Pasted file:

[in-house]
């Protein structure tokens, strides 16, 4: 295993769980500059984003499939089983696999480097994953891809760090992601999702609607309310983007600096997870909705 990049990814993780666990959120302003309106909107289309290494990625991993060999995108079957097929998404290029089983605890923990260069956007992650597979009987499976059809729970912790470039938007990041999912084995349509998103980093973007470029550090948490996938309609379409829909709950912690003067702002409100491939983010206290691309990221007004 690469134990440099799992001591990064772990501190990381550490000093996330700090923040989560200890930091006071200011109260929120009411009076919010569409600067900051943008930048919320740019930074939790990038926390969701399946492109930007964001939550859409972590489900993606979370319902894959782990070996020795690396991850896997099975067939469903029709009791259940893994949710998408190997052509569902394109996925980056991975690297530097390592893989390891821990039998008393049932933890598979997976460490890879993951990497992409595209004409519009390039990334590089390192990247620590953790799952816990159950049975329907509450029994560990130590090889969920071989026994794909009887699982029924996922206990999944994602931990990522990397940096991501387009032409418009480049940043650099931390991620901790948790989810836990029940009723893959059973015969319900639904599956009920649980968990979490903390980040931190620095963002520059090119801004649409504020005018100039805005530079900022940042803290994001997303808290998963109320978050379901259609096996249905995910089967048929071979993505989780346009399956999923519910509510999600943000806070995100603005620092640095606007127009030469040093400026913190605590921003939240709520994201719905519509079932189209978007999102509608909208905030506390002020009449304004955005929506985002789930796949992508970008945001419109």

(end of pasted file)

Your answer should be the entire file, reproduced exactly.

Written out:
[in-house]
């Protein structure tokens, strides 16, 4: 295993769980500059984003499939089983696999480097994953891809760090992601999702609607309310983007600096997870909705 990049990814993780666990959120302003309106909107289309290494990625991993060999995108079957097929998404290029089983605890923990260069956007992650597979009987499976059809729970912790470039938007990041999912084995349509998103980093973007470029550090948490996938309609379409829909709950912690003067702002409100491939983010206290691309990221007004 690469134990440099799992001591990064772990501190990381550490000093996330700090923040989560200890930091006071200011109260929120009411009076919010569409600067900051943008930048919320740019930074939790990038926390969701399946492109930007964001939550859409972590489900993606979370319902894959782990070996020795690396991850896997099975067939469903029709009791259940893994949710998408190997052509569902394109996925980056991975690297530097390592893989390891821990039998008393049932933890598979997976460490890879993951990497992409595209004409519009390039990334590089390192990247620590953790799952816990159950049975329907509450029994560990130590090889969920071989026994794909009887699982029924996922206990999944994602931990990522990397940096991501387009032409418009480049940043650099931390991620901790948790989810836990029940009723893959059973015969319900639904599956009920649980968990979490903390980040931190620095963002520059090119801004649409504020005018100039805005530079900022940042803290994001997303808290998963109320978050379901259609096996249905995910089967048929071979993505989780346009399956999923519910509510999600943000806070995100603005620092640095606007127009030469040093400026913190605590921003939240709520994201719905519509079932189209978007999102509608909208905030506390002020009449304004955005929506985002789930796949992508970008945001419109």